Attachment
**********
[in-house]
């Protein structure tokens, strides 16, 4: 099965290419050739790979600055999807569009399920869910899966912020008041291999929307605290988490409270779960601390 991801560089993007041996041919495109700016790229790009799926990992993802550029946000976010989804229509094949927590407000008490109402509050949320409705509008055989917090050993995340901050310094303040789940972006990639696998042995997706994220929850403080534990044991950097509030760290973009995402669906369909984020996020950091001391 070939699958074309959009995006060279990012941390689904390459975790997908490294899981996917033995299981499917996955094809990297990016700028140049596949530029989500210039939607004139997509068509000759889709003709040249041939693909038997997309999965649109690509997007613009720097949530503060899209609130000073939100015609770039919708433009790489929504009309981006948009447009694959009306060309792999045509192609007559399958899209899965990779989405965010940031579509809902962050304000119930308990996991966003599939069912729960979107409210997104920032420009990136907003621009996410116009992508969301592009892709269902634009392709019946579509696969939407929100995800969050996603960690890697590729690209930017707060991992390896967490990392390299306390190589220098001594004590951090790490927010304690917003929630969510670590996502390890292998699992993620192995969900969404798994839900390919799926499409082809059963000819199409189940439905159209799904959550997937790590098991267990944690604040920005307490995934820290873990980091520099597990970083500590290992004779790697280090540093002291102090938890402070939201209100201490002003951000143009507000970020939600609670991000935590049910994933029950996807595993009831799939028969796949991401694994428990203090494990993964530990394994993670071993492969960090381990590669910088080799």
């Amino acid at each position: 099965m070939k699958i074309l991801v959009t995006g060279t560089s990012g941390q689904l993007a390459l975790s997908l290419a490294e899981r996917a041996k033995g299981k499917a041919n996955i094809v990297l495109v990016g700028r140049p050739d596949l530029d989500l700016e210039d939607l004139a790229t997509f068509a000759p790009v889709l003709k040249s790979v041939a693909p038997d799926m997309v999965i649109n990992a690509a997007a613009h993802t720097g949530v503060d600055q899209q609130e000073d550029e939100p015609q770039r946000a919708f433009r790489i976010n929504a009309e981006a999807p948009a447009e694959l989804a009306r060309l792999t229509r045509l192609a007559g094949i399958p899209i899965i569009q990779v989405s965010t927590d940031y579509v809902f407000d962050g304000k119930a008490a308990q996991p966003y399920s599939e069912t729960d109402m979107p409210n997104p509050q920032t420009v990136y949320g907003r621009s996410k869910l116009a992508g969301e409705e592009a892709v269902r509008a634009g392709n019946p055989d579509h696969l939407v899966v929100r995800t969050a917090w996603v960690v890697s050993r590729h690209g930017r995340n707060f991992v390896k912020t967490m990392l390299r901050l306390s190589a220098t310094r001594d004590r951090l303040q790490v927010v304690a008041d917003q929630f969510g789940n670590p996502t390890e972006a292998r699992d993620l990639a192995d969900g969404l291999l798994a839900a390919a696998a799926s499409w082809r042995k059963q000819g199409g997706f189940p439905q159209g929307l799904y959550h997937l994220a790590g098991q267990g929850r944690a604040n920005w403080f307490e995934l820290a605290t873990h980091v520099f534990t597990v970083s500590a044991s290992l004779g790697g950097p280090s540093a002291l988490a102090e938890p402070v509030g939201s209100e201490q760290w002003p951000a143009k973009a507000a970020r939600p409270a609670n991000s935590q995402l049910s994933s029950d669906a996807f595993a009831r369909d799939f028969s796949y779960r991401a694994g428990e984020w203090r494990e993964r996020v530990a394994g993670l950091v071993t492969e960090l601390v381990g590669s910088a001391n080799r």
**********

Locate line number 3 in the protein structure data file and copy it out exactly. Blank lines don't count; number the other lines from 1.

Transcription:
């Amino acid at each position: 099965m070939k699958i074309l991801v959009t995006g060279t560089s990012g941390q689904l993007a390459l975790s997908l290419a490294e899981r996917a041996k033995g299981k499917a041919n996955i094809v990297l495109v990016g700028r140049p050739d596949l530029d989500l700016e210039d939607l004139a790229t997509f068509a000759p790009v889709l003709k040249s790979v041939a693909p038997d799926m997309v999965i649109n990992a690509a997007a613009h993802t720097g949530v503060d600055q899209q609130e000073d550029e939100p015609q770039r946000a919708f433009r790489i976010n929504a009309e981006a999807p948009a447009e694959l989804a009306r060309l792999t229509r045509l192609a007559g094949i399958p899209i899965i569009q990779v989405s965010t927590d940031y579509v809902f407000d962050g304000k119930a008490a308990q996991p966003y399920s599939e069912t729960d109402m979107p409210n997104p509050q920032t420009v990136y949320g907003r621009s996410k869910l116009a992508g969301e409705e592009a892709v269902r509008a634009g392709n019946p055989d579509h696969l939407v899966v929100r995800t969050a917090w996603v960690v890697s050993r590729h690209g930017r995340n707060f991992v390896k912020t967490m990392l390299r901050l306390s190589a220098t310094r001594d004590r951090l303040q790490v927010v304690a008041d917003q929630f969510g789940n670590p996502t390890e972006a292998r699992d993620l990639a192995d969900g969404l291999l798994a839900a390919a696998a799926s499409w082809r042995k059963q000819g199409g997706f189940p439905q159209g929307l799904y959550h997937l994220a790590g098991q267990g929850r944690a604040n920005w403080f307490e995934l820290a605290t873990h980091v520099f534990t597990v970083s500590a044991s290992l004779g790697g950097p280090s540093a002291l988490a102090e938890p402070v509030g939201s209100e201490q760290w002003p951000a143009k973009a507000a970020r939600p409270a609670n991000s935590q995402l049910s994933s029950d669906a996807f595993a009831r369909d799939f028969s796949y779960r991401a694994g428990e984020w203090r494990e993964r996020v530990a394994g993670l950091v071993t492969e960090l601390v381990g590669s910088a001391n080799r």